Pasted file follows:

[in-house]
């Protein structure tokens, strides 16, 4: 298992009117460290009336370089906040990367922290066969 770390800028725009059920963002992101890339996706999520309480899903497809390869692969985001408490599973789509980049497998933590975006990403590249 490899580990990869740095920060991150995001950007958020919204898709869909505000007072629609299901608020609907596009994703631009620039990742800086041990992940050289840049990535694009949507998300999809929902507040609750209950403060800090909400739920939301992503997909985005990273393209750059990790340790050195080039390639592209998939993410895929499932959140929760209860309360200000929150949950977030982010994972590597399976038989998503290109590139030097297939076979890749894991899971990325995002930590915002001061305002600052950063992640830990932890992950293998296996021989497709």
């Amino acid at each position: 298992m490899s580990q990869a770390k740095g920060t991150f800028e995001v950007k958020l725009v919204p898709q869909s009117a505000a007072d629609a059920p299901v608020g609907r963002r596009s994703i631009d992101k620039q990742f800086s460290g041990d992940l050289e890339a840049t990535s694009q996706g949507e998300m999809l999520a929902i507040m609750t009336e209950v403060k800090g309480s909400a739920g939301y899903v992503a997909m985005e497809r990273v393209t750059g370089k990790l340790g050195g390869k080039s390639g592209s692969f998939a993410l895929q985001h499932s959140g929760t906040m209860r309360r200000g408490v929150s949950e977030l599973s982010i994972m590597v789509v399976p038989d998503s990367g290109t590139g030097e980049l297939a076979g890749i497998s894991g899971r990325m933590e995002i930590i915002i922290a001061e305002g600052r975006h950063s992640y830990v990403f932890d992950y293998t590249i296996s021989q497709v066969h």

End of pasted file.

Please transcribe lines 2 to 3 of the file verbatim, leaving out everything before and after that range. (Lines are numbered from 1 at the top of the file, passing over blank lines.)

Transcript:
């Protein structure tokens, strides 16, 4: 298992009117460290009336370089906040990367922290066969 770390800028725009059920963002992101890339996706999520309480899903497809390869692969985001408490599973789509980049497998933590975006990403590249 490899580990990869740095920060991150995001950007958020919204898709869909505000007072629609299901608020609907596009994703631009620039990742800086041990992940050289840049990535694009949507998300999809929902507040609750209950403060800090909400739920939301992503997909985005990273393209750059990790340790050195080039390639592209998939993410895929499932959140929760209860309360200000929150949950977030982010994972590597399976038989998503290109590139030097297939076979890749894991899971990325995002930590915002001061305002600052950063992640830990932890992950293998296996021989497709």
């Amino acid at each position: 298992m490899s580990q990869a770390k740095g920060t991150f800028e995001v950007k958020l725009v919204p898709q869909s009117a505000a007072d629609a059920p299901v608020g609907r963002r596009s994703i631009d992101k620039q990742f800086s460290g041990d992940l050289e890339a840049t990535s694009q996706g949507e998300m999809l999520a929902i507040m609750t009336e209950v403060k800090g309480s909400a739920g939301y899903v992503a997909m985005e497809r990273v393209t750059g370089k990790l340790g050195g390869k080039s390639g592209s692969f998939a993410l895929q985001h499932s959140g929760t906040m209860r309360r200000g408490v929150s949950e977030l599973s982010i994972m590597v789509v399976p038989d998503s990367g290109t590139g030097e980049l297939a076979g890749i497998s894991g899971r990325m933590e995002i930590i915002i922290a001061e305002g600052r975006h950063s992640y830990v990403f932890d992950y293998t590249i296996s021989q497709v066969h």